Aside from Lee's lack of screen time, and the script peculiarly not allowing him to run rampant throughout the city, the movie also suffers from a criminal wasting of the luscious Caroline Munro (who I've waxed rhapsodic about before here, here and, ahem, here.) I think screenwriter Don Houghton really missed a trick by having her dispatched so early, when the story is crying out for her to return as one of Dracula's undead brides. I can imagine Munro's Laura fanging her way seductively through the remaining males (and females) of the gang of spaced-out dorks who earlier abandoned her to her fate. This would have then presented a perfect opportunity for Beacham's Jessica to take up the family business of vampire slaying by sending her old gal pal to stake city. But sadly, the filmmakers couldn't see the obvious possibilities in their scenario and simply leave Laura a sad, purple-faced corpse, discovered under the rubble of the church. Jessica pretty much stays an indecisive, vacuous waste of space till the end, when she's held under a zombie-like spell until good ol' Grandpa Van Helsing saves the day. Beacham's used here mostly for her spectacular cleavage and little else, though her acting is good enough to show that she was capable of a much better role. Lastly, some of the "groovy" dialogue assigned to the "kids" (Beacham was 25 at the time of filming) is pretty dopey, full of "right on, man" cliches; Cushing and Coles get all the good lines.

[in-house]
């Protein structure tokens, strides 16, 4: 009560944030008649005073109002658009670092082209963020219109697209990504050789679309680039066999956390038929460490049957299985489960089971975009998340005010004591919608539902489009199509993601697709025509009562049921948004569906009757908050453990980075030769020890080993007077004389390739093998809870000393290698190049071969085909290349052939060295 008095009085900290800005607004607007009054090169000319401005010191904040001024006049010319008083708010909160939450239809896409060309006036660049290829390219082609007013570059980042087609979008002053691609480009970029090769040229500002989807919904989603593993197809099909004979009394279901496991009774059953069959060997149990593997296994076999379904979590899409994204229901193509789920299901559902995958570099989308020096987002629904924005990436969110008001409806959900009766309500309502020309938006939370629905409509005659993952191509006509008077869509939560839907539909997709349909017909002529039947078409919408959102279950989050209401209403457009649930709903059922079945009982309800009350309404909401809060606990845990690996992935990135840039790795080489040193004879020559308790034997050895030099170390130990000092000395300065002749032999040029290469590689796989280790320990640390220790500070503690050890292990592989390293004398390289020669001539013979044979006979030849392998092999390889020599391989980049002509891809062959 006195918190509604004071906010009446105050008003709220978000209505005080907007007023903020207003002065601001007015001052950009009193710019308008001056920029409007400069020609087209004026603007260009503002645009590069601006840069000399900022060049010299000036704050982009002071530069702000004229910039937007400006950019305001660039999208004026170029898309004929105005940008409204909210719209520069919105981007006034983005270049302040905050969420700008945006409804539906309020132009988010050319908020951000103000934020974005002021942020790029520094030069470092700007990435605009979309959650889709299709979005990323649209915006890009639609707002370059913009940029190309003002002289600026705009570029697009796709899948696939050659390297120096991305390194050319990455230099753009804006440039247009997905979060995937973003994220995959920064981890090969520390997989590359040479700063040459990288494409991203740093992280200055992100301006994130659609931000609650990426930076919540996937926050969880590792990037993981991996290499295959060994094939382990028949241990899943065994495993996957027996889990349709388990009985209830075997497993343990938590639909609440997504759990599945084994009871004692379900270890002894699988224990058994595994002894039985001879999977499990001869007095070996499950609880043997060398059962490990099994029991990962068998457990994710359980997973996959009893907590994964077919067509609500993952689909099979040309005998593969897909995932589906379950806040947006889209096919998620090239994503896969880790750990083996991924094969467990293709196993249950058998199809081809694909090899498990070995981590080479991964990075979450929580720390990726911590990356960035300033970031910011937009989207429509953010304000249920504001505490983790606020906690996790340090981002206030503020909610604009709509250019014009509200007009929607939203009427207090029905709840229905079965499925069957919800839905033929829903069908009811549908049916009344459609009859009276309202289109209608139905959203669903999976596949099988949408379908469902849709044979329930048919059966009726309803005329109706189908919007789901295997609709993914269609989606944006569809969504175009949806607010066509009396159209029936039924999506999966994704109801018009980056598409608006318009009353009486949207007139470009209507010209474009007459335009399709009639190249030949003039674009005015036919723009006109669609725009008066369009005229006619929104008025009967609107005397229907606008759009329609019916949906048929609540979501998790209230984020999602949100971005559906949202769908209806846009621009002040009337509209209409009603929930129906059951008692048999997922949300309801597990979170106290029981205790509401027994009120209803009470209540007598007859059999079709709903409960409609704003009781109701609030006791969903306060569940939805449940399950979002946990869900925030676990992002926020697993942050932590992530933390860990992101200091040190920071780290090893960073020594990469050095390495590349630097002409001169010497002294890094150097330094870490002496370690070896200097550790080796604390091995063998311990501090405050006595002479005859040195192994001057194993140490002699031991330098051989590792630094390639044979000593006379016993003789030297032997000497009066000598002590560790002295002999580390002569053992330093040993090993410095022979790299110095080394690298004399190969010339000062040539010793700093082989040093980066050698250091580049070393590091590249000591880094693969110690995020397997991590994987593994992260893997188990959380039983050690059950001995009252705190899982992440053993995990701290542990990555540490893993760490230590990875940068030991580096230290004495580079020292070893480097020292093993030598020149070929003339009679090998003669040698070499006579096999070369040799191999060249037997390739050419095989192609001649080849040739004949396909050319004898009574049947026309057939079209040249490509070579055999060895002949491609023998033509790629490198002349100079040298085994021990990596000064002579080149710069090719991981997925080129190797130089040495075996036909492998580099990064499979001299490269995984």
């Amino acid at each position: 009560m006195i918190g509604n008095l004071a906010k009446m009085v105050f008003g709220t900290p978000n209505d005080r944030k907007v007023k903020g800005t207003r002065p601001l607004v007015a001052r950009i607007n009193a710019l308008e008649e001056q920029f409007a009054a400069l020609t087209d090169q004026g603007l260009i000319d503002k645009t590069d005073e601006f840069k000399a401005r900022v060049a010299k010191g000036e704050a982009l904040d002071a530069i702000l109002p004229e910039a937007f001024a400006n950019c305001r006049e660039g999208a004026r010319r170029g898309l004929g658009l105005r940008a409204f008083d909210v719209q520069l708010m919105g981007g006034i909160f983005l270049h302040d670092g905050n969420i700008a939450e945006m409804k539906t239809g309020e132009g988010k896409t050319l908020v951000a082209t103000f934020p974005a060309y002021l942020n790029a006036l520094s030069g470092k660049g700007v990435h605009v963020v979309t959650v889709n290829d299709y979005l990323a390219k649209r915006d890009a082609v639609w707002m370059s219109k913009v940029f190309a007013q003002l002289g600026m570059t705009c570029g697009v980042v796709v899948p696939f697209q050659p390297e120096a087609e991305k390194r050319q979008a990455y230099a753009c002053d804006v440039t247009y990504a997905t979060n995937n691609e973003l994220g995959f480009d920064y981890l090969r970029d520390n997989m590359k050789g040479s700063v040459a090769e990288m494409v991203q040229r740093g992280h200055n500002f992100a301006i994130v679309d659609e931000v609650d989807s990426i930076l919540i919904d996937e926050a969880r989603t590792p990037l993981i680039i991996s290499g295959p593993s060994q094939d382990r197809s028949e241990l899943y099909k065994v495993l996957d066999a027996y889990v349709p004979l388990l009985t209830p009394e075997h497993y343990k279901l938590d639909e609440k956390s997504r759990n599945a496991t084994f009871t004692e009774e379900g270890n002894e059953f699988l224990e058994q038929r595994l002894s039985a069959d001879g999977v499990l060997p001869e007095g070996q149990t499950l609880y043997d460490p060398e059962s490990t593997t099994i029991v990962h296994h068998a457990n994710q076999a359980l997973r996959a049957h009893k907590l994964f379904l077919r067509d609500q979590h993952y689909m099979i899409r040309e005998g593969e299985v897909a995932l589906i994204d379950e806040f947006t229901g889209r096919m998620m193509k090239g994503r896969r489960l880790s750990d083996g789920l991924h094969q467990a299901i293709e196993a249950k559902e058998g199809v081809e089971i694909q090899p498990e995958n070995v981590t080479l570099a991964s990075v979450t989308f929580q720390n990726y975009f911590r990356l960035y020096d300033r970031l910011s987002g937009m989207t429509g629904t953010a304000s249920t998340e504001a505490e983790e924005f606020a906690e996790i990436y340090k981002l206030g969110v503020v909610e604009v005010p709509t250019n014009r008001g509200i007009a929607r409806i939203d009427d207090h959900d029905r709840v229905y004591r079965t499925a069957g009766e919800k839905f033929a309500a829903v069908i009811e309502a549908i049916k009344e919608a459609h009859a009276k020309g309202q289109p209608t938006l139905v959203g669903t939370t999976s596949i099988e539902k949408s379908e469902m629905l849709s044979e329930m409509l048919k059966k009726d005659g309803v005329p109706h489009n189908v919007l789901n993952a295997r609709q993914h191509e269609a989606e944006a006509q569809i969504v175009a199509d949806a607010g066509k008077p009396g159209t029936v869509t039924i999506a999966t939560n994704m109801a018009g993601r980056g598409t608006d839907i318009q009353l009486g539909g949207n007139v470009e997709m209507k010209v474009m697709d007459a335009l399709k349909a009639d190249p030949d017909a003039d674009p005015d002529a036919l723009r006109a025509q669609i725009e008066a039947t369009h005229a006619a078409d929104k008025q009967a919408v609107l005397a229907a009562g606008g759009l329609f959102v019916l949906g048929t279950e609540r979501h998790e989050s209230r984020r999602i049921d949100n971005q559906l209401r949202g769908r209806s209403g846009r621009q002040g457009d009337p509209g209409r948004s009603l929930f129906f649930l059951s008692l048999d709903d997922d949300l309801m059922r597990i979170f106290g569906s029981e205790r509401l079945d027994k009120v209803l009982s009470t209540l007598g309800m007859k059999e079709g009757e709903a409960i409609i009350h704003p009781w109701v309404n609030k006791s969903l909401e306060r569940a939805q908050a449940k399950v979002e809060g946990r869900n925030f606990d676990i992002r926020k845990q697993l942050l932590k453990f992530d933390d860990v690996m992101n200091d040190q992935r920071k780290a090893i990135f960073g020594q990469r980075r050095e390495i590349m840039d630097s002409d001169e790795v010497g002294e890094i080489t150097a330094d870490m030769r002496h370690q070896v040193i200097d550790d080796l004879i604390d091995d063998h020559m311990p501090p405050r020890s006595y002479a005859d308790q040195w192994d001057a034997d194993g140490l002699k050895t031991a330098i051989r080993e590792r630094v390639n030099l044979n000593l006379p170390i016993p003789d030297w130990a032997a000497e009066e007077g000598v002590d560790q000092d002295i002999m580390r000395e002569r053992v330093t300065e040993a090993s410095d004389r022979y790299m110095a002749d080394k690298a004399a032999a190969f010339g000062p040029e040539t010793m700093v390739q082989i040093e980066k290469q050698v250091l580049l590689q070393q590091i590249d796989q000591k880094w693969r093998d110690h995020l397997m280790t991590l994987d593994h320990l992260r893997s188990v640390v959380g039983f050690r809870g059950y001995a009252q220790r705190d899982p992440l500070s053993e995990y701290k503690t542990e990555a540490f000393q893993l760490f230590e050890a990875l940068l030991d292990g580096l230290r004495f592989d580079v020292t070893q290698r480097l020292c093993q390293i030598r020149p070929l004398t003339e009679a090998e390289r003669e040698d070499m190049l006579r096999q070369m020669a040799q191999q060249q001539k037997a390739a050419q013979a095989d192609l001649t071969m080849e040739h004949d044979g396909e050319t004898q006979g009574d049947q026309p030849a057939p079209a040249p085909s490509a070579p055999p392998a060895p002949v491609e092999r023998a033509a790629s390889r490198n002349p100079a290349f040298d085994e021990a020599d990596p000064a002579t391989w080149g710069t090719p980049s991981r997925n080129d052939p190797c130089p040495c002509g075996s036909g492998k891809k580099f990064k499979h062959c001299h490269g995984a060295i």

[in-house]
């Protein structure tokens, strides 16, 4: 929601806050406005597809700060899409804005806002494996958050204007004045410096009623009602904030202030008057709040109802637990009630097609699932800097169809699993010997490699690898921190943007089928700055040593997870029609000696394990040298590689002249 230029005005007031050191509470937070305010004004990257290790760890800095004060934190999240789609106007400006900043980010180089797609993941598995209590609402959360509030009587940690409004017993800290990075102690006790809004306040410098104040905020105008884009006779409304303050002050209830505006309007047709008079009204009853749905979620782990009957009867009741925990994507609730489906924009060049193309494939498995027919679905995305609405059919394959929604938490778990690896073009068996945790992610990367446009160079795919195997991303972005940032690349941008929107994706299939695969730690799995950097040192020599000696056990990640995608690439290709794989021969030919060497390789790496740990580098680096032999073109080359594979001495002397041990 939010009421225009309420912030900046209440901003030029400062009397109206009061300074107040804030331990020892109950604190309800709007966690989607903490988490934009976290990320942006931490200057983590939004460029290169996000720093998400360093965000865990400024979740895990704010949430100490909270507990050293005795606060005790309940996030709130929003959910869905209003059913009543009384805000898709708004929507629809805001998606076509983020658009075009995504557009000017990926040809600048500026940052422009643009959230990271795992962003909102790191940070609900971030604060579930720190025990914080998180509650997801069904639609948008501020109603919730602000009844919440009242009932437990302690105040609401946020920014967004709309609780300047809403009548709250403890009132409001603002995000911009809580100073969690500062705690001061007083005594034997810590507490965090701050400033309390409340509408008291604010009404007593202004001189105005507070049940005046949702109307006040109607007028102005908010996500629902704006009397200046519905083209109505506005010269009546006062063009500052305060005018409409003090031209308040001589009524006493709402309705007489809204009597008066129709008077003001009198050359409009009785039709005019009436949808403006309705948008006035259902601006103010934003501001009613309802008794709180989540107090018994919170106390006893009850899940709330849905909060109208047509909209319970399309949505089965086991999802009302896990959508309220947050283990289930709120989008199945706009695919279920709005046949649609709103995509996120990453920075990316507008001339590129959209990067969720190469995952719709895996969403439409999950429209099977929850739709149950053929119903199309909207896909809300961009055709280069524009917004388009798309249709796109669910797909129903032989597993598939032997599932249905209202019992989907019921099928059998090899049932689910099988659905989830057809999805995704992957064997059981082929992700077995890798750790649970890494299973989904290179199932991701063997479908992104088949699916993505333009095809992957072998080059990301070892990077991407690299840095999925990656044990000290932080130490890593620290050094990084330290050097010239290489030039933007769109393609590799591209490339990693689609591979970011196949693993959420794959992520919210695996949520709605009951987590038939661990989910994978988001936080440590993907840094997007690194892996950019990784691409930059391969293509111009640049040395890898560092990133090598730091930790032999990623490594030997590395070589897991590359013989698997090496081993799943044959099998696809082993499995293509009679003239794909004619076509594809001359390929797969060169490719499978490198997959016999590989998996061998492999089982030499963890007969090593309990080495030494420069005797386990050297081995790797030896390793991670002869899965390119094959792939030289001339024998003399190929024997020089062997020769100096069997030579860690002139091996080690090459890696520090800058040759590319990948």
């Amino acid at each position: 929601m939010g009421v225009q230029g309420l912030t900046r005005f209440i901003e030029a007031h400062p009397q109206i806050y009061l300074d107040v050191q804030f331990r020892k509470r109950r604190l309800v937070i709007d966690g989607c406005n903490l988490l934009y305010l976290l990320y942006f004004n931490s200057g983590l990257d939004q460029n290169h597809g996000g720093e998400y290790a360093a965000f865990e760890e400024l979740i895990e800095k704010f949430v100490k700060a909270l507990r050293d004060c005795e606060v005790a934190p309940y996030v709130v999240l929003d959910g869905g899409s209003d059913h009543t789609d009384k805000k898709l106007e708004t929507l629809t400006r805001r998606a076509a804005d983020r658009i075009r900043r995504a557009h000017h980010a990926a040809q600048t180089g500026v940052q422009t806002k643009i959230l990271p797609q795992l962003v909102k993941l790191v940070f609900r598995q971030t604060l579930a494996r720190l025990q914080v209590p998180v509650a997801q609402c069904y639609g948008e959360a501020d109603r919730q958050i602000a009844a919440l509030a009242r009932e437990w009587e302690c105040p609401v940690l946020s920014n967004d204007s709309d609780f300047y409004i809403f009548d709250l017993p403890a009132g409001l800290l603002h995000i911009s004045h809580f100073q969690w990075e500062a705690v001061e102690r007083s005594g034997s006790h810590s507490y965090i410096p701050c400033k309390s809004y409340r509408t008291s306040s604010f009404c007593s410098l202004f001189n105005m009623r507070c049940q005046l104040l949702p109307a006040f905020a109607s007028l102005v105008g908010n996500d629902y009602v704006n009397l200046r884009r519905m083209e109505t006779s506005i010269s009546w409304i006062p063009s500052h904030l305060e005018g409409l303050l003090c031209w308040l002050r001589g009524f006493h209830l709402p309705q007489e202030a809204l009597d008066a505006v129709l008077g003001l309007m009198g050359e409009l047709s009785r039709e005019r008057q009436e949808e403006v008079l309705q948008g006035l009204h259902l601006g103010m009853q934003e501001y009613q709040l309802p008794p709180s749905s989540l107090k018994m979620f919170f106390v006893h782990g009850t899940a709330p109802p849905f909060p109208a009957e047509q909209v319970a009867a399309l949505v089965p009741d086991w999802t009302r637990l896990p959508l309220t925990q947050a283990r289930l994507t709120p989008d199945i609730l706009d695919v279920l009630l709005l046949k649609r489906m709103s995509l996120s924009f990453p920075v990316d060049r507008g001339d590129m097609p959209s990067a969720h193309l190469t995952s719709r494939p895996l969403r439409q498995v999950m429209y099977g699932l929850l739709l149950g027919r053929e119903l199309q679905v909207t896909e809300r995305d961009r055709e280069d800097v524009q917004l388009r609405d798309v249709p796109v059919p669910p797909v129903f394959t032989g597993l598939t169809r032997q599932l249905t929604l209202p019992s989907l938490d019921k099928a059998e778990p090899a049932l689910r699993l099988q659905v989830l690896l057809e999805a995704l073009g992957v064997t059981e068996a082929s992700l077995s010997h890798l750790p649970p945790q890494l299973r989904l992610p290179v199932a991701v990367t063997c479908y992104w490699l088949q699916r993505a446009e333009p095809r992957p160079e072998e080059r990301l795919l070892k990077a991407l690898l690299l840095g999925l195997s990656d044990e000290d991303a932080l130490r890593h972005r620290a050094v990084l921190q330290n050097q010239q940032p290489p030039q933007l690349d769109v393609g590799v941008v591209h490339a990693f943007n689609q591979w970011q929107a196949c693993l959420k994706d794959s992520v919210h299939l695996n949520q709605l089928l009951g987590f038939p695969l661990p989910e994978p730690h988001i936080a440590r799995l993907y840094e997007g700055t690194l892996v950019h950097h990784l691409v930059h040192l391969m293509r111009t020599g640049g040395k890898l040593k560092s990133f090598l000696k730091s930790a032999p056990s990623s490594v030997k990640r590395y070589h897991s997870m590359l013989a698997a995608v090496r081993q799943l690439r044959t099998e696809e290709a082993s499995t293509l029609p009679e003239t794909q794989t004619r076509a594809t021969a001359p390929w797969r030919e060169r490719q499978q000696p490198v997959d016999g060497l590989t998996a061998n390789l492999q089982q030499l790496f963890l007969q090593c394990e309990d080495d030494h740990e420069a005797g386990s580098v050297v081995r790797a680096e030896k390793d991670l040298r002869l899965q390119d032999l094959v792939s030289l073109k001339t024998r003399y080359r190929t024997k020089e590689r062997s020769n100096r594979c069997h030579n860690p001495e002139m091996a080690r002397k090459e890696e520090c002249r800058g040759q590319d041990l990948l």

While the above sounds like harsh criticism, I have to say I still really enjoyed the movie. It's well-paced, colorful stuff, is exceedingly handsome to look at, and, while not exactly scary, has an enjoyable, uneasy atmosphere, some good performances, and a nice knock-down, drag-out final fight between horror legends Lee and Cushing. It's hard for me not to appreciate all the crazy 70s fashions (one of the young turks in Jessica's circle of friends goes around wearing a monk's cassock, for some odd reason), the copious amounts of "Hammer Glamour" eye candy, and the nifty time capsule exterior footage of a London that's long vanished.
Frankly, I'll take this any day of the week over more highly-regarded Hammer schlock like The Vampire Lovers. Those looking for some fun and funky shocks for holiday viewing should find it an amusing Hallowe'en treat.
DVD Note: There are several DVD options for Dracula A.D. 1972. The copy used for review here is from the 4 Film Favorites: Draculas 2-disc set from Warner Home Video (which also includes Horror of Dracula, Dracula Has Risen From the Grave and Taste the Blood of Dracula). Even though it shares disc space with Taste the Blood of..., the transfer is pretty great, and you can't beat the price.